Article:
High School, Hard Work and a Heavy Sinker: Remembering Roy Halladay

A friend called. I was on the exercise bike in the home man cave and watching a “Law & Order” rerun. Did I hear, he asked? Roy Halladay was dead.

What? How? When? Why? Are you sure? It was as shocking as it was true. The former Arvada West High School star pitcher died in a plane crash. The 40-year-old is gone.

It’s probably the most terrible aspect of being a high-school sports writer. Sometimes the kids you cover, the ones you spend time with, the teenagers you meet along with their families, even the lucky ones who advance to the pinnacle of their sport, unexpectedly die.

In Halladay’s case, the native-Colorado son of a commercial pilot was doing one of the things he loved, flying his own plane, but that doesn’t make it any easier.

This was a guy who was full of life, a man who retired before 40, and was a husband, father and considerable member of his community, but he never felt it necessary to let everybody know it every time they saw him. As a major-league pitcher, he was in the public’s eye, yes, but by no means was it his thing. More than just lip service, he actually was the guy who was always there early before everyone to get his work in, but, again, no, he didn’t chest-thump about it or let guys like me know it.

In the family home in what was then a significantly less built-up northwest Arvada, the teenaged Halladay had a batting cage in the basement as well as a hanging tire in front of a mattress, where he practiced for hours. He also sought the tutelage of the late Bus Campbell, a beloved, in-state pitching guru, and by the time he was in high school the kid who would grow to a strapping 6-foot-6 was a major factor.

In 1994, the son born Harry Leroy Halladay III was a large part of the ‘Cats Class 6A (the final one before changing to 5A) championship. A year later, A-West again made the big-school final and it turned into one for the ages. Star-studded rosters for both the ‘Cats and ever-present Cherry Creek took two days to decide it as one of the quickest, darkest thunderstorms during prep play halted the game in the middle innings and postponed it to Sunday. (I remember because it was my younger son’s birthday and the wife wasn’t too thrilled I would be late for the party.)

Cherry Creek’s Brad Lidge started the game on Saturday in Colorado Springs. Halladay came on for a rare relief appearance on Sunday. I remember the A-West parents boldly chattering among themselves that the Bruins “hadn’t seen anything like this,” although a fatigued Halladay was touched for a double as well as a sacrifice fly for the winning run. And as I was driven home for the birthday party, I wrote the story that included Cherry Creek winning the Triple Crown of sorts, the only such institution to win Colorado titles in football, boys basketball and baseball during the same school year.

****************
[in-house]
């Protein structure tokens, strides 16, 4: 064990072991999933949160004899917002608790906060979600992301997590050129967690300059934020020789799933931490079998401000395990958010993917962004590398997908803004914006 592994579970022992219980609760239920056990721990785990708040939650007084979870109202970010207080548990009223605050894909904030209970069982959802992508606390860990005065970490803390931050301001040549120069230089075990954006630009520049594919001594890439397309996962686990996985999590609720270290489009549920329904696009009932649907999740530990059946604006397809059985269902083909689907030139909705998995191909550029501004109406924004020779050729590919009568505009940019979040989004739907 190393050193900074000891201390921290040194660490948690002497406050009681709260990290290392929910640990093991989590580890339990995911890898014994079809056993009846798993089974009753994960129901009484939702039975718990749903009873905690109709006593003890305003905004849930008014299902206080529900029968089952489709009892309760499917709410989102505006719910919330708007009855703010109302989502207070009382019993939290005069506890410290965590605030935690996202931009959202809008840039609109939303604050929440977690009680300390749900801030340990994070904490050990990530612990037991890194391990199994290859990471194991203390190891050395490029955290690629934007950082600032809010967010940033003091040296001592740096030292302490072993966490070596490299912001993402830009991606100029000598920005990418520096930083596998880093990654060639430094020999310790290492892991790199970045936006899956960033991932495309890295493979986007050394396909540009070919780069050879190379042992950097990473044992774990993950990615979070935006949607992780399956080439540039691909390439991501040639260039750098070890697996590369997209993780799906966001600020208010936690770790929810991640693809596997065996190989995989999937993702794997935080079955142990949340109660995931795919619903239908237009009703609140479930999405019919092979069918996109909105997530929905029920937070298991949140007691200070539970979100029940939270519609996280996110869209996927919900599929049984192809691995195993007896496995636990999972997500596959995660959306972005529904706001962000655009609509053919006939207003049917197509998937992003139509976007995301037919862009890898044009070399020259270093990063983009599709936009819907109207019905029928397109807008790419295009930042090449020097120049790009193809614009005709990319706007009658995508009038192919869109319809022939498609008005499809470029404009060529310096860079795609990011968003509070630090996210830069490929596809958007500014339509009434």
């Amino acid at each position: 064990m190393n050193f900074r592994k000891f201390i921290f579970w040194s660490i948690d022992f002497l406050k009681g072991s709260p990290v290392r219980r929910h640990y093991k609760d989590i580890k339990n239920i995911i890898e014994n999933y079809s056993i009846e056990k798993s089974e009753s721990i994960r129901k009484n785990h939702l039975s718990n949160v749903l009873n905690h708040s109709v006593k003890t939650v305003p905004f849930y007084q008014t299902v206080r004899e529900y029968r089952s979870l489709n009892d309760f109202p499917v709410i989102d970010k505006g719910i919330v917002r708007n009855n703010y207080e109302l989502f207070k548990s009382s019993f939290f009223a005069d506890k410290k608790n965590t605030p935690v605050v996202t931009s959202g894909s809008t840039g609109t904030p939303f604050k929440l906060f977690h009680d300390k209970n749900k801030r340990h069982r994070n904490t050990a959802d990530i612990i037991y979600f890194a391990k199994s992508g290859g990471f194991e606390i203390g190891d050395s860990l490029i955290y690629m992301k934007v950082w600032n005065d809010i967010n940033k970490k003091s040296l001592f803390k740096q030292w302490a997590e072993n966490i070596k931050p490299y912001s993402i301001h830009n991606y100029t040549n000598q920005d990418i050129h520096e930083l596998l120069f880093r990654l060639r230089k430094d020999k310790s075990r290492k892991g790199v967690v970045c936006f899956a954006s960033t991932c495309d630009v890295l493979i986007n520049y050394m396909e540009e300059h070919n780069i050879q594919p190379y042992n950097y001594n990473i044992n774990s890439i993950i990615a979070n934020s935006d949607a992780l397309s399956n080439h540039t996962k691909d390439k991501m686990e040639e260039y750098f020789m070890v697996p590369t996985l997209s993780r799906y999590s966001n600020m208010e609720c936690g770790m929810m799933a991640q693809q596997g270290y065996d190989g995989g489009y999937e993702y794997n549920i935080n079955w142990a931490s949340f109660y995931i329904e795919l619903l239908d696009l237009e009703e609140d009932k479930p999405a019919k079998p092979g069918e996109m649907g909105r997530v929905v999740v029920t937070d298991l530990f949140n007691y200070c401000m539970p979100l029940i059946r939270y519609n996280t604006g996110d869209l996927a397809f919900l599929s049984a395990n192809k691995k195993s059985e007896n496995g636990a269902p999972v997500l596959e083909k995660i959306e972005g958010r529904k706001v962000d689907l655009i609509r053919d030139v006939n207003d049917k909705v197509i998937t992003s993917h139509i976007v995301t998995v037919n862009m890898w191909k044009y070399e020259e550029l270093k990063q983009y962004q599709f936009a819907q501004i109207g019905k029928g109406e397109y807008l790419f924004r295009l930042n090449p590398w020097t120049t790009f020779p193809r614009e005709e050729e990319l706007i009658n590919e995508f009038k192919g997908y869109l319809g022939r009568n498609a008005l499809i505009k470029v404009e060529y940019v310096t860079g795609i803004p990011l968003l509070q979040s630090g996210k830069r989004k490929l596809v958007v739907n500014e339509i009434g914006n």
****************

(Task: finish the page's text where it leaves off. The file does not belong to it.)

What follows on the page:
And I remember thinking how empty Halladay felt, his last prep outing resulting in a loss in a title game. He was distraught, but he took it like the young man he was.

For what it’s worth, my personal claim to fame of sorts involved warming up Halladay in the A-West bullpen. Coach Jim Capra was okay with it. A friend was shooting photographs for a story and there I was, crouching with a catcher’s mitt, no mask and no cup (sometimes I’m not that smart) 60 feet, 6 inches away from a prep stud. Trust me; it was an experience, and I was still playing in an adult league. Halladay alerted me that he “needed to get loose,” and no question over the next several minutes he got as loose as creamed corn. And stronger. He also threw the heaviest ball I’ve ever been able to catch. At one point, my left hand would have sworn Halladay was firing a shot put and I recall muttering to myself, “Who the heck can hit this?”

I also got to be there at his home in June 1995 when he was drafted 17th overall by the Toronto Blue Jays. His mom made the best queso dip I’ve consumed to this day. And the joy on his voice when the news arrived on his selection? It was real. Halladay also was good enough to take my call after a start in his rookie year and we chatted like he had just played for the ‘Cats.

As for working hard, Halladay was legendary. I think one of the best stories was when his team made an appearance at Coors Field and the local media wanted to feature him. It didn’t happen. It was a work day for Roy, a prepare day, and nothing was going to interfere.

And when he signed with the Phillies – I grew up next to Philadelphia – I became ecstatic and quickly called childhood friends. Philly had a second “Doc” to add to its considerable sports history; even the descendants of those who booed Santa Claus had someone to embrace. I knew Roy would be their kind of guy. Works hard. And keeps his mouth shut. If those aren’t lost arts for so many pros today, I don’t know what are.

Of course, many of us couldn’t predict in 1995 that Halladay would grow into one of only six pitchers to win the Cy Young Award in both the American and National leagues or make eight All-Star Games, win 20 games in a season (three times), 203 overall, finish 98 games above .500 for his career, and throw a perfect game as well as a no-hitter in the postseason. When it was going badly for him early in his career and he was sent down to Class A ball and was too embarrassed to return to Colorado, few were surprised to learn he took it like a man, didn’t whine and put in the work to return.

What a guy like me could predict, however, was that the All-Colorado pitcher I chose and maybe the best I’ve seen would be a terrific teammate, act humbly and grow into a man who clearly understood his place in this life, one who loved his family and cared about others.

Thanks for the ride, Roy. It ended too soon.

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